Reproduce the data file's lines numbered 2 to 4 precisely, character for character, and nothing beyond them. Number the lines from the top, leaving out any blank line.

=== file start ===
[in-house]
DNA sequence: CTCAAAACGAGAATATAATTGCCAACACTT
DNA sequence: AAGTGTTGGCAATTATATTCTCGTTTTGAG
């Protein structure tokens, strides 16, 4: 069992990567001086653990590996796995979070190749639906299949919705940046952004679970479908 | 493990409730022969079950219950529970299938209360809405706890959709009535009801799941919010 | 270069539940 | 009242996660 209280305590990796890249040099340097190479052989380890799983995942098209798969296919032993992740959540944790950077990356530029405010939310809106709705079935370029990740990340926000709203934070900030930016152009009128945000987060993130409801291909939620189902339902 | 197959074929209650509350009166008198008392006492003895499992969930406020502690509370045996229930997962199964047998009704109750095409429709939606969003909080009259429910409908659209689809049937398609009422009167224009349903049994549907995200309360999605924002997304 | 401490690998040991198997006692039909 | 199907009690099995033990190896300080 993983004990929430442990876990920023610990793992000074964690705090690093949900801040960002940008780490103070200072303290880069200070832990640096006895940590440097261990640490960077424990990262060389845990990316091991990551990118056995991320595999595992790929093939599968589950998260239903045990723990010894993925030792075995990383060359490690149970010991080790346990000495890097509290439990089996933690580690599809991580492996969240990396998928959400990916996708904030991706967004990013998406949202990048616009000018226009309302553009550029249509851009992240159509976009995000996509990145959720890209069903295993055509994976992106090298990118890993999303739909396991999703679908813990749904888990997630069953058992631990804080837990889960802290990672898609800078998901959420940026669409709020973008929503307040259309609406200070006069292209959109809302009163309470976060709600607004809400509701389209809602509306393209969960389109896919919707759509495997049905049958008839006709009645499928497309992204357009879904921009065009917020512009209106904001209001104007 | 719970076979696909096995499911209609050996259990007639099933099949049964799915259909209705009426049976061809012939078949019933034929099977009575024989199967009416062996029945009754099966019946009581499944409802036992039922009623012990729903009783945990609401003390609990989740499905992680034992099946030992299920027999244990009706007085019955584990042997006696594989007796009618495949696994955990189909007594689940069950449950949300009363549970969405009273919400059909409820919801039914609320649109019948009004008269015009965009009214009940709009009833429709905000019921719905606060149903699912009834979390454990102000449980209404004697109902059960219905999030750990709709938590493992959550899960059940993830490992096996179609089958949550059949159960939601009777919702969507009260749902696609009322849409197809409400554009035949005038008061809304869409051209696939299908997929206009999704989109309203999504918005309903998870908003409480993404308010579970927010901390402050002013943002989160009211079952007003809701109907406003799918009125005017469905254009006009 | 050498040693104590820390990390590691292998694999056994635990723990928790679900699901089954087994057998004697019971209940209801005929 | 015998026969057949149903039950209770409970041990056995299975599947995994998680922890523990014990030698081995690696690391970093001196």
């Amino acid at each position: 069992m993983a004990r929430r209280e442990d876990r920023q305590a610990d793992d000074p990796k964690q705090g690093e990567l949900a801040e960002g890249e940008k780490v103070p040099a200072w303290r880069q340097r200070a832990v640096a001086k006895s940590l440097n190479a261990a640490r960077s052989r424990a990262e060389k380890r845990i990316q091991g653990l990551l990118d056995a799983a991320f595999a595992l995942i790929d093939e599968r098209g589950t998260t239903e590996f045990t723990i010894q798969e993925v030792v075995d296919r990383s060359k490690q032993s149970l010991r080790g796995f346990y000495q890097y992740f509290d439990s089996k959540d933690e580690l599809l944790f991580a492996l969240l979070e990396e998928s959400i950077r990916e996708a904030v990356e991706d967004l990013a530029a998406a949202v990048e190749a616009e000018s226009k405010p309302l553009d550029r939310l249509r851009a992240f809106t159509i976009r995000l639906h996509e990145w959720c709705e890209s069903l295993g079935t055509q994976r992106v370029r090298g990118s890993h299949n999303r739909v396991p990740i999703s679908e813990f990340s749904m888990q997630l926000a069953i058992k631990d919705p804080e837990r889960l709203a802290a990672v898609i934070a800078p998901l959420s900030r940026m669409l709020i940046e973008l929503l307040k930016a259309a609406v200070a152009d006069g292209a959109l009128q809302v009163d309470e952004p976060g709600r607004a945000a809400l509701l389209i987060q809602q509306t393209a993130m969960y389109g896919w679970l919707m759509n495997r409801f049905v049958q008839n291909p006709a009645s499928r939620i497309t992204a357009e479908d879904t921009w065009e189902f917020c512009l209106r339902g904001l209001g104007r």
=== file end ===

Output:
DNA sequence: CTCAAAACGAGAATATAATTGCCAACACTT
DNA sequence: AAGTGTTGGCAATTATATTCTCGTTTTGAG
């Protein structure tokens, strides 16, 4: 069992990567001086653990590996796995979070190749639906299949919705940046952004679970479908 | 493990409730022969079950219950529970299938209360809405706890959709009535009801799941919010 | 270069539940 | 009242996660 209280305590990796890249040099340097190479052989380890799983995942098209798969296919032993992740959540944790950077990356530029405010939310809106709705079935370029990740990340926000709203934070900030930016152009009128945000987060993130409801291909939620189902339902 | 197959074929209650509350009166008198008392006492003895499992969930406020502690509370045996229930997962199964047998009704109750095409429709939606969003909080009259429910409908659209689809049937398609009422009167224009349903049994549907995200309360999605924002997304 | 401490690998040991198997006692039909 | 199907009690099995033990190896300080 993983004990929430442990876990920023610990793992000074964690705090690093949900801040960002940008780490103070200072303290880069200070832990640096006895940590440097261990640490960077424990990262060389845990990316091991990551990118056995991320595999595992790929093939599968589950998260239903045990723990010894993925030792075995990383060359490690149970010991080790346990000495890097509290439990089996933690580690599809991580492996969240990396998928959400990916996708904030991706967004990013998406949202990048616009000018226009309302553009550029249509851009992240159509976009995000996509990145959720890209069903295993055509994976992106090298990118890993999303739909396991999703679908813990749904888990997630069953058992631990804080837990889960802290990672898609800078998901959420940026669409709020973008929503307040259309609406200070006069292209959109809302009163309470976060709600607004809400509701389209809602509306393209969960389109896919919707759509495997049905049958008839006709009645499928497309992204357009879904921009065009917020512009209106904001209001104007 | 719970076979696909096995499911209609050996259990007639099933099949049964799915259909209705009426049976061809012939078949019933034929099977009575024989199967009416062996029945009754099966019946009581499944409802036992039922009623012990729903009783945990609401003390609990989740499905992680034992099946030992299920027999244990009706007085019955584990042997006696594989007796009618495949696994955990189909007594689940069950449950949300009363549970969405009273919400059909409820919801039914609320649109019948009004008269015009965009009214009940709009009833429709905000019921719905606060149903699912009834979390454990102000449980209404004697109902059960219905999030750990709709938590493992959550899960059940993830490992096996179609089958949550059949159960939601009777919702969507009260749902696609009322849409197809409400554009035949005038008061809304869409051209696939299908997929206009999704989109309203999504918005309903998870908003409480993404308010579970927010901390402050002013943002989160009211079952007003809701109907406003799918009125005017469905254009006009 | 050498040693104590820390990390590691292998694999056994635990723990928790679900699901089954087994057998004697019971209940209801005929 | 015998026969057949149903039950209770409970041990056995299975599947995994998680922890523990014990030698081995690696690391970093001196």